How is the movie version of mega-bestselling novel "Water for Elephants" faring? If you look to the movie critics, the answer is: "So far not so good."
" 'Water for Elephants' is a three-ring bore," is the headline on Associated Press reviewer David Germain's piece about the movie. "Witherspoon and Pattinson are a three-ring snooze-fest together, bringing little passion to a love story supposedly so fiery, it blows the roof off the big top," writes Germain.
According to him, "The movie's lone star attraction is Christoph Waltz."
According to Tom Charity, writing for CNN, "there's minimal spark between [Pattinson] and Witherspoon. They seem more besotted with the elephant in the room than with each other. Which is natural enough, I guess, but makes this handsome but rather stagnant movie more of an indulgent wallow than a genuine tearjerker."
Monitor movie critic Peter Rainer also noted a lack of zip in the movie. ("The film has a pleasing retro-ness that often mitigates the dullness," he writes, giving "Water for Elephants" an overall grade of "B.") But like Charity Rainer also felt compelled to pay tribute to Rosie, the scene-stealing pachyderm who some are calling the real star of the show. "The best film’s best performance ... comes from Rosie the elephant," says Rainer. "She has expert timing, knows how to listen to the other actors, wails convincingly, and uses her trunk with aplomb."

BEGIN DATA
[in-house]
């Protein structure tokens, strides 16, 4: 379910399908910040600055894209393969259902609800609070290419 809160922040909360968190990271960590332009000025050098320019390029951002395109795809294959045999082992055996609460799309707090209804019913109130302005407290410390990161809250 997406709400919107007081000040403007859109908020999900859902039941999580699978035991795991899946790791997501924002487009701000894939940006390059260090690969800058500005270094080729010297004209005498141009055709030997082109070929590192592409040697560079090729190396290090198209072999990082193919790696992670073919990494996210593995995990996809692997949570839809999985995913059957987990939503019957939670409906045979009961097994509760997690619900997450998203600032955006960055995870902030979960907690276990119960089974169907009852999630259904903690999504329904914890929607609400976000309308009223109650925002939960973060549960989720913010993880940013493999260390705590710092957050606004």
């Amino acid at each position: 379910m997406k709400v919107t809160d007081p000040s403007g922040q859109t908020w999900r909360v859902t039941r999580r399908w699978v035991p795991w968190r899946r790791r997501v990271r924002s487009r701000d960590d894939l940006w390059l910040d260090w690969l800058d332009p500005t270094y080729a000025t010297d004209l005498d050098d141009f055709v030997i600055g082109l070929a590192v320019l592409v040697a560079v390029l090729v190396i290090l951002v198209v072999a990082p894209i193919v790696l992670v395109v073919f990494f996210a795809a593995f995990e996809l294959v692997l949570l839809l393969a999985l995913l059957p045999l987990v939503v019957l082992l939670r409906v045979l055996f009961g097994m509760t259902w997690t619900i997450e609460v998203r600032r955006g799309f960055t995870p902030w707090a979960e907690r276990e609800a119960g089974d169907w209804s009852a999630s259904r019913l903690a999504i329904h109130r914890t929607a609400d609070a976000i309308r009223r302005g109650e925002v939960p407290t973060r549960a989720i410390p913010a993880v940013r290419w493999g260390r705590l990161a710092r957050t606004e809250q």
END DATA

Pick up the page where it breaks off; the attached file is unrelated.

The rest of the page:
Certainly, the novel "Water for Elephants" fared better with book critics when it first came out in 2006. Although The Cleveland Plain Dealer compared it to "an exaggerated, Saturday-morning cartoon" and The New York Times complained that author Sara "Gruen's prose is merely serviceable," a critic for The Chicago Tribune praised a narrative "so compelling, so detailed and vivid, that I couldn't bear to be torn away from it for a single minute" and The Denver Post called the book "a rich surprise, a delightful gem springing from a fascinating footnote to history that absolutely deserved to be mined."
The book "Water for Elephants" spent 128 weeks on The New York Times bestseller list and has sold 4.5 million copies to date. Its many fans may well want to see the movie regardless of the critics' commentary.
The novel "Water for Elephants" also has a unique distinction in the book world. It is the most commercially successful and certainly the best known book ever to come from National Write a Novel Month. Author Gruen originally wrote the novel as a NaNoWriMo participant.
Marjorie Kehe is the Monitor's book editor.